I complained — quite loudly, in fact — about last season’s dreadful “Spirit Folk” and to a lesser extent “Fair Haven.” Both of those episodes were stupid holodeck farces that didn’t have the brains to overcome the problems of their implausibility. But with “Flesh and Blood,” the fate of holograms and their rights as possible lifeforms is a big chunk of the point. There’s some genuine depth here. It’s miles ahead of a silly example of the holodeck running awry. It’s also miles ahead of fourth season’s “The Killing Game,” to which this two-parter serves as a sequel. “The Killing Game” was an action show with no brains, whereas “Flesh and Blood” is an action show with interesting issues and debate.

Like “Killing Game,” this outing involves the Hirogen. It builds upon the previous episode’s end solution, where Janeway negotiated a truce by offering the Hirogen holodeck technology so they could simulate their hunts as an alternative to hunting sentient beings.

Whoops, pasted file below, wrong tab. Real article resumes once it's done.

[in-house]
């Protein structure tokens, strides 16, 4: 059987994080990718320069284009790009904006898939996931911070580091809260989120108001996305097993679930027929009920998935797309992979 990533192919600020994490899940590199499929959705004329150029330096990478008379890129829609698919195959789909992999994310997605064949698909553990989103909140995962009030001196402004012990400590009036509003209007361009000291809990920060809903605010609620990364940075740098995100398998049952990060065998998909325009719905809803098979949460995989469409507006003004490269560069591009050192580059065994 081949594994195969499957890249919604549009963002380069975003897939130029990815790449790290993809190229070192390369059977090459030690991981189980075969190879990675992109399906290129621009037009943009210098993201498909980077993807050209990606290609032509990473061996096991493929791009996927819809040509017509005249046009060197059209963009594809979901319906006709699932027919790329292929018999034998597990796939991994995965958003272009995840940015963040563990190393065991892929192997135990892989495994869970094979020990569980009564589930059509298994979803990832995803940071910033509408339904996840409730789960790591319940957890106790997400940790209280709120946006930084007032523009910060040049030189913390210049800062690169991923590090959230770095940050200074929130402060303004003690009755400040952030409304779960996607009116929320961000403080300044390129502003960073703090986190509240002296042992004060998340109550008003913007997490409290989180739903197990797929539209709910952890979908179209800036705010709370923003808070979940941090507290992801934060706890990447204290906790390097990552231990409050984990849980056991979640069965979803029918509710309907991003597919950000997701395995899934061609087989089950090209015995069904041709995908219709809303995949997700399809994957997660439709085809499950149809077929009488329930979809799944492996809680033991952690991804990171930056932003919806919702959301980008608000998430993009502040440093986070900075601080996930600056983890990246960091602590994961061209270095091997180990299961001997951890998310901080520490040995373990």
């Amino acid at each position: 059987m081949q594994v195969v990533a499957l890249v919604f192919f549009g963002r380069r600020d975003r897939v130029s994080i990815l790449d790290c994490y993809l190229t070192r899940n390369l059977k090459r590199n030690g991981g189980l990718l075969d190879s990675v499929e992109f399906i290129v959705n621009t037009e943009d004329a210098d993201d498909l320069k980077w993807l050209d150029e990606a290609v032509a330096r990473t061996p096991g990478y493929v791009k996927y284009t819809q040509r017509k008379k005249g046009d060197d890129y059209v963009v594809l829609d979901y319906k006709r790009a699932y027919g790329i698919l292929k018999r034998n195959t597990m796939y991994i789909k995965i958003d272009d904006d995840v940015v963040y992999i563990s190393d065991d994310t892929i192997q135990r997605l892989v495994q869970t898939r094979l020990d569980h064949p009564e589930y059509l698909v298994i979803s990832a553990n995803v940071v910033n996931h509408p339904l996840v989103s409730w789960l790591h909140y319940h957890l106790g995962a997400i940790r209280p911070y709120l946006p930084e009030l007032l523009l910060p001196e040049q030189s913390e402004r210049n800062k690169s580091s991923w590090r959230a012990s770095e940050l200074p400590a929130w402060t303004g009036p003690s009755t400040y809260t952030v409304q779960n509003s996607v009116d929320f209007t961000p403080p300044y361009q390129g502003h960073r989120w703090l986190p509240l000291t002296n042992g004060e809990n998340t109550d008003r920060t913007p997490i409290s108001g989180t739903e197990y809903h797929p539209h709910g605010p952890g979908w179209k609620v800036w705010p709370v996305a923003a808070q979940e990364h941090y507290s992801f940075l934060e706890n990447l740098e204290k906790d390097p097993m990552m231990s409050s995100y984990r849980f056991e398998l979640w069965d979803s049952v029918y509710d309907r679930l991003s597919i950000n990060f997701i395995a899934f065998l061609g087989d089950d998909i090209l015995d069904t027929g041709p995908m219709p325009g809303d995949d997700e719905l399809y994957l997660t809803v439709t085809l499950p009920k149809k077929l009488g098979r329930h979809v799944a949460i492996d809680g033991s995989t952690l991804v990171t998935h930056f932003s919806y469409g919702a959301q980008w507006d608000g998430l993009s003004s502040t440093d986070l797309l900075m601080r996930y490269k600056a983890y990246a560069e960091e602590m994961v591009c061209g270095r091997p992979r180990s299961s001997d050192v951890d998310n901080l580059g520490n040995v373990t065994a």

Yeah, yeah — I have to ask what the Hirogen are even doing way out here. It makes somewhere between very little and zero sense thatVoyager could run into Hirogen who were affected by Voyager‘s actions three years ago. I suppose they’ve been steadily moving toward the Alpha Quadrant too, in leaps and bounds, in order to thank Starfleet for giving them the holo-technology. Uh-huh.

Never mind. That’s the underlying continuity/believability-breaker, but it’s fairly minor and not worth dwelling on. (Given how flexible Voyager‘s position in the Delta Quadrant has been in the past, if the writers are going to break this rule again, they might as well do it for a worthwhile story, which this turns out to be.)